John Liston switched from dairy to suckling for practical reasons, but he stuck with his low-input organic system on his Limerick farm
Arthritis and two “dodgy knees” were the main reasons behind John Liston’s move from dairying into suckling two years ago.
The Croom, Co Limerick farmer turned his dairy herd into organic production 20 years ago and was one of the founders of the Little Milk Company, which provides organic milk to cheese producers.
Their cheese has won numerous awards, including the prestigious Coup de Coeur in Paris and Gold in the World Cheese Awards in 2018.
However, John’s herd of Friesian and Jersey cows were turned into a 40-cow suckler herd to allow him to farm his 200 acres less labour-intensively.
“I’m looking to build that up to 60,” he says. “I like cows and have very dry land — most of it anyway is dry — and I thought I could run a suckler herd as a low-input system with a traditional breed, such as Angus, with no meal, just hay and silage over the winter and calve them outdoors. And, so far so good.
“I have arthritis and two dodgy knees. I’ve had surgery and probably need replacements, but suckling is not as intensive or wearing as dairying. The cows calve outside and Angus are easy calvers.
“My motto is ‘keep it simple’. I use very little machinery — any silage or slurry spreading is done by a contractor.
“The cows are autumn-calving and I’ve only had to supplement them since the weather got bad, with more silage and hay.
“They have access to a yard with ring feeders for silage and hay, and in December the cows hardly came up out of the field, it was only when the weather turned that they came in for silage.
“They tell you when they are hungry, as when they’re not, the round bale of silage would not be finished in the morning.”
While he left dairying, John kept the farm’s organic status, which he says he turned to as he was not hugely happy at the way farming was going with increased chemical inputs.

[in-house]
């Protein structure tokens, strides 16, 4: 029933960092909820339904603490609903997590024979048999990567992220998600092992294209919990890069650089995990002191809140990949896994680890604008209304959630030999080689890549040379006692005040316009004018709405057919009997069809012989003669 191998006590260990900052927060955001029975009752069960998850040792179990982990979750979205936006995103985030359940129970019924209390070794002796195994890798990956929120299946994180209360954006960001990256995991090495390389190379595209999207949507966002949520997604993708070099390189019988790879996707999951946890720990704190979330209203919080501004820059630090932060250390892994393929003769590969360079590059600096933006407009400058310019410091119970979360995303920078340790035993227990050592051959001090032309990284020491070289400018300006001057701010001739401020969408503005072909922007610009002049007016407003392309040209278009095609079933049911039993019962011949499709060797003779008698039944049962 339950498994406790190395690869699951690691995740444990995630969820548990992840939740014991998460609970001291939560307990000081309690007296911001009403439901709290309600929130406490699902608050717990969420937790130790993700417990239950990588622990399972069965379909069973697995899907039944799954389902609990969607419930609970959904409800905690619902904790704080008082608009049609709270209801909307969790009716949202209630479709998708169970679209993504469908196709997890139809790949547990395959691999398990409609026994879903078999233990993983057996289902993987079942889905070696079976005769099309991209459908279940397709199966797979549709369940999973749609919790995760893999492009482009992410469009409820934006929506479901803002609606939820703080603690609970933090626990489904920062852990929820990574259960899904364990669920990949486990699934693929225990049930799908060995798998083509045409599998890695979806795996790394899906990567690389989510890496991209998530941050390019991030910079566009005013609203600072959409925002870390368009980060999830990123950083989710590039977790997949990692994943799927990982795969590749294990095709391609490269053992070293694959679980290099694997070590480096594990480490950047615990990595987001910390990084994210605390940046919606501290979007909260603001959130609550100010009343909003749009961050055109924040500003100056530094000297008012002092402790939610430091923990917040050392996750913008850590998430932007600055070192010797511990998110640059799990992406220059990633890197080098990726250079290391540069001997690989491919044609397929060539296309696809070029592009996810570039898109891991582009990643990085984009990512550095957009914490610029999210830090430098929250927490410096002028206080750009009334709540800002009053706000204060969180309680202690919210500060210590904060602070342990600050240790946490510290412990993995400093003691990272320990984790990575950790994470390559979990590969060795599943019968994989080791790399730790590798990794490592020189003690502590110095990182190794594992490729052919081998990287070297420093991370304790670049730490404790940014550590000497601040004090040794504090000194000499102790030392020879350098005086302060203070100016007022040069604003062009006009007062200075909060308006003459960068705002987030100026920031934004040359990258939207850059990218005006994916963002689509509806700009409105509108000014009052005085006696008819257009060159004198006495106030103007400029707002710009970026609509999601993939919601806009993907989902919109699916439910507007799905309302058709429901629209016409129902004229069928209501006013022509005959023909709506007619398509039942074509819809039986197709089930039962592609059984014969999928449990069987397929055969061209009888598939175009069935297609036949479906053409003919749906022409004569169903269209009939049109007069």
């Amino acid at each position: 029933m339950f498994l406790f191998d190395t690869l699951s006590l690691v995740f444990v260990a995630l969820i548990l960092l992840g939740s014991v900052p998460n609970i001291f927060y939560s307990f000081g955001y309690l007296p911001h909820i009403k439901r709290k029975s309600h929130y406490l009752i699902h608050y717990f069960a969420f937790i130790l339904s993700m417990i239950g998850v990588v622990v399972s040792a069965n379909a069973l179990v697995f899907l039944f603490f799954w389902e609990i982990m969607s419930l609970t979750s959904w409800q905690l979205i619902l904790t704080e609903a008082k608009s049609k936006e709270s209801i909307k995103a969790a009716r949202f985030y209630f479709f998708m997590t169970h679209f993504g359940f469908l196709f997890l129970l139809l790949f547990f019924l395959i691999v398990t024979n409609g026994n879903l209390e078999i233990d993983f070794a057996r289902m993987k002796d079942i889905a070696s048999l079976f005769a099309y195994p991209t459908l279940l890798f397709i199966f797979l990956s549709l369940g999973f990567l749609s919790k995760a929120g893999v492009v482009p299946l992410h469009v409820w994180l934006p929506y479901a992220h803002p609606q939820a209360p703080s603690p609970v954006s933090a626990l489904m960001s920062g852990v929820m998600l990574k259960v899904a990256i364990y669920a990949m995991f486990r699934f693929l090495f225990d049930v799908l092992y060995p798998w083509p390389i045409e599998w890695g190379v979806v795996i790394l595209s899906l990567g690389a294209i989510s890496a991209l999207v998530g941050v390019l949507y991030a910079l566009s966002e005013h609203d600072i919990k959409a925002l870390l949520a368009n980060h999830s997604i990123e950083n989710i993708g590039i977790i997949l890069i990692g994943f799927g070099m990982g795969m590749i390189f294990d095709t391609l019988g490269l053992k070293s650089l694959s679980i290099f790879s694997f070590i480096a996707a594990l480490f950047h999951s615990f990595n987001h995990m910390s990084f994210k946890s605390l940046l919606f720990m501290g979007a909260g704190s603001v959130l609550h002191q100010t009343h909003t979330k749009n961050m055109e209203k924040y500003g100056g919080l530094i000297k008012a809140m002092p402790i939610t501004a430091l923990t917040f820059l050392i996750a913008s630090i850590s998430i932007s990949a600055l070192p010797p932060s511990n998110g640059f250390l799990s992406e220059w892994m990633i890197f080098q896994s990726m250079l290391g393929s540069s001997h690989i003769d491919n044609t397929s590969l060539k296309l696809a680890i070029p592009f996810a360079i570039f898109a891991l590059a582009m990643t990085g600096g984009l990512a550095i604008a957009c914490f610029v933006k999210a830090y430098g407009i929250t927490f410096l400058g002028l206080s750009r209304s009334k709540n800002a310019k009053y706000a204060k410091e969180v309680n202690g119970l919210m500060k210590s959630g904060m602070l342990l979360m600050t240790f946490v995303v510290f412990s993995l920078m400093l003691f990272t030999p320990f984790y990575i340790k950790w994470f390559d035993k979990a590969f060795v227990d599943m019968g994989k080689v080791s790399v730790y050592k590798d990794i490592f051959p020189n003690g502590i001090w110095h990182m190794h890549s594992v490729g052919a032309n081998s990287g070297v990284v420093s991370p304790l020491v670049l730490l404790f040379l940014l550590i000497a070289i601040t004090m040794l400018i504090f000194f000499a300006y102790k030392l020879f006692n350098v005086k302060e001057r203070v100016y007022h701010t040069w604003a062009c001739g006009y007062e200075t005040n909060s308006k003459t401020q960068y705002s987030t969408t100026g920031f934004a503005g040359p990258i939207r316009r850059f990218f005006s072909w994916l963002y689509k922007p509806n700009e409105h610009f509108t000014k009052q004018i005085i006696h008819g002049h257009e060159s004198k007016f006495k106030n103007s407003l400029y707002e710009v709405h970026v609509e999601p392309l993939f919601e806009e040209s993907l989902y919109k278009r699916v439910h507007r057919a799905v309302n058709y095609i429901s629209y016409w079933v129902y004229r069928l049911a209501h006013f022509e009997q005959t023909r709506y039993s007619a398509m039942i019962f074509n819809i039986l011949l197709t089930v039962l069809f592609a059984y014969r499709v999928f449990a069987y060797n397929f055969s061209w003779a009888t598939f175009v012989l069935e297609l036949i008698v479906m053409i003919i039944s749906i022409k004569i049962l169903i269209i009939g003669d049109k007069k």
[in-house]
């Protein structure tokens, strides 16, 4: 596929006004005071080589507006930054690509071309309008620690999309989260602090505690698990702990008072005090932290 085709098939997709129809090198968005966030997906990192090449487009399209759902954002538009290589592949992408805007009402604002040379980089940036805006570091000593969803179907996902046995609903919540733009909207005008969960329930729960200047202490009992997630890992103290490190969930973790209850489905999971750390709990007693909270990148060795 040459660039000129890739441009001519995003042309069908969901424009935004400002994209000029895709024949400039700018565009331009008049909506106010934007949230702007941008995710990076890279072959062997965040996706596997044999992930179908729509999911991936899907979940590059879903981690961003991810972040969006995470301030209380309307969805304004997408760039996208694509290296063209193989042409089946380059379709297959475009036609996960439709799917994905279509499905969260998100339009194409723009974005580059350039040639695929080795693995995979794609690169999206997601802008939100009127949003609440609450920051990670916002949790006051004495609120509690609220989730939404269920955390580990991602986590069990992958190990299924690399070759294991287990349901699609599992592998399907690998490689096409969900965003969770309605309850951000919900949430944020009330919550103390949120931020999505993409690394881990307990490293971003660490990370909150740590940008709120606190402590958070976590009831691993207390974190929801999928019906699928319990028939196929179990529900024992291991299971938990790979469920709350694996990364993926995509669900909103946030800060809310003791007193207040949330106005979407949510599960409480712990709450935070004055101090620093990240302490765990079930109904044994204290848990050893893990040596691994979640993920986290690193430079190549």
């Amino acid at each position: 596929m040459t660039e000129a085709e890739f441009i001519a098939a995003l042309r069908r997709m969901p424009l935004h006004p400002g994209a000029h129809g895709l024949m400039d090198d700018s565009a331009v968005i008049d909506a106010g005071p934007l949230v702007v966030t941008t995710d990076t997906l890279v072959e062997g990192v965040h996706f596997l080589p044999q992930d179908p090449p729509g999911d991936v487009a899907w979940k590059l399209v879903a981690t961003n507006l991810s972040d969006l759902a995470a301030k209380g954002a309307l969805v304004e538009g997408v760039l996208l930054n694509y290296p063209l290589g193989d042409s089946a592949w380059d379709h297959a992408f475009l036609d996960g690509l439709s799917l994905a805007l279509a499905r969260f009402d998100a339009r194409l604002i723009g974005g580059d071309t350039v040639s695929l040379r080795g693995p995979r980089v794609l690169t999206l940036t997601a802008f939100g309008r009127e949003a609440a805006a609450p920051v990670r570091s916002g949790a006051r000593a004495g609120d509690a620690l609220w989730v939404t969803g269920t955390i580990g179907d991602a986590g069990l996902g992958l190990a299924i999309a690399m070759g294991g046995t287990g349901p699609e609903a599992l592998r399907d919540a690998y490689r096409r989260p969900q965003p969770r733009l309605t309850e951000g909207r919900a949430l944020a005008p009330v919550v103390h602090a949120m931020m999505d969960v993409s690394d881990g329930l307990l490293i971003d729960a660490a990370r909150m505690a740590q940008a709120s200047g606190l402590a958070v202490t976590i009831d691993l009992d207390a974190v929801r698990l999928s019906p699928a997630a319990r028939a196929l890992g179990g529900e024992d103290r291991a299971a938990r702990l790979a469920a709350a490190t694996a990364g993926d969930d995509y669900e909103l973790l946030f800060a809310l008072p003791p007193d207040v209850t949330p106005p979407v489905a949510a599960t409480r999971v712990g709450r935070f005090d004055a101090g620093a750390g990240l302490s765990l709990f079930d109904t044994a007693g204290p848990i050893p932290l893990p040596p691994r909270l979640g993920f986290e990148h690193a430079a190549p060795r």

“Organics was a growth area at the time, sales were going up,” he says. “When I joined the organic scheme there was only a handful of organic dairy farmers.
“A few of us got together and decided that cheese making was the best outlet for our milk and set up the Little Milk Company in 2013. The cheeses are mainly exported to France, Germany, the US and Denmark. It’s also used to make cheese powder, which is used as an ingredient, in crisps, pasta and pizza.”
While most of his suckler herd is sold to Slaney Meats, John plans to put four or five animals through the Urban Co-op in Limerick. Next week he’ll send a heifer, prepared by his local butcher to the Co-op.
“I finish my cattle at 27 months and those I sell through the co-op I don’t have to go in to sell them — they freeze and store the meat for me and sell it,” he says.
The co-op developed out of a local group of customers and John got involved three years ago.
“The co-op is evolving all the time as there is a growing interest in organic and local produce,” John says. “They are always looking for new products, and some of my meat is sold through there, along with game, salmon, trout and pork.
“There are no hard and set rules about who can sell through the co-op, which has help on hand for labelling and storage.
“There is a kitchen which allows suppliers collaborate with others. The co-op sells a lot of goods in bulk, such as cereals, detergents and shampoos and apple cider vinegar.
“Sales last year were almost €1m and 60pc was local Irish produce. The rest is stuff we can’t grow in Ireland such as olive oils.”
Open up the farm
While John only started supplying the co-op before Christmas with beef from his Angus herd, he’s hoping to open up the farm through the co-op to visitors.
“In time people will be able to see where the beef comes from,” he says. “More and more people are looking for grain-free meat — cattle that have been fed on a total grass diet, which is what mine are.”
Over the next couple of weeks, John will also tackle the ash plantation on his farm.
While it’s currently free of ash dieback, he says the ideal thing would be to use it for hurley wood, but he’s not sure what demand is there at the moment with Covid continuing to restrict sports, so it may end up as firewood or chipped for bedding.